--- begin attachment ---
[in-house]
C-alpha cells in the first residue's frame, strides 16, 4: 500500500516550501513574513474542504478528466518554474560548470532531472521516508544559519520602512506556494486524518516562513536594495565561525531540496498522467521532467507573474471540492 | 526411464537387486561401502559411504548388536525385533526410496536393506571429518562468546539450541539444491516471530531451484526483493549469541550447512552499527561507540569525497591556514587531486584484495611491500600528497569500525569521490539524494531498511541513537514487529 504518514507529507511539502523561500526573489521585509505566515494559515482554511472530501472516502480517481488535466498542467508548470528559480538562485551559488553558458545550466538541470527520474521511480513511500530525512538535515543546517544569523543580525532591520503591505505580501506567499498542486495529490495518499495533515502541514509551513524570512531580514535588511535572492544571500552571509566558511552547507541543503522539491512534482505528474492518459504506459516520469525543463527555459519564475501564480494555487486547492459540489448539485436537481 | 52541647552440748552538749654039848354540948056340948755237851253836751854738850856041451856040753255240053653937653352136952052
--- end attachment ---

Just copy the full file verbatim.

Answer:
[in-house]
C-alpha cells in the first residue's frame, strides 16, 4: 500500500516550501513574513474542504478528466518554474560548470532531472521516508544559519520602512506556494486524518516562513536594495565561525531540496498522467521532467507573474471540492 | 526411464537387486561401502559411504548388536525385533526410496536393506571429518562468546539450541539444491516471530531451484526483493549469541550447512552499527561507540569525497591556514587531486584484495611491500600528497569500525569521490539524494531498511541513537514487529 504518514507529507511539502523561500526573489521585509505566515494559515482554511472530501472516502480517481488535466498542467508548470528559480538562485551559488553558458545550466538541470527520474521511480513511500530525512538535515543546517544569523543580525532591520503591505505580501506567499498542486495529490495518499495533515502541514509551513524570512531580514535588511535572492544571500552571509566558511552547507541543503522539491512534482505528474492518459504506459516520469525543463527555459519564475501564480494555487486547492459540489448539485436537481 | 52541647552440748552538749654039848354540948056340948755237851253836751854738850856041451856040753255240053653937653352136952052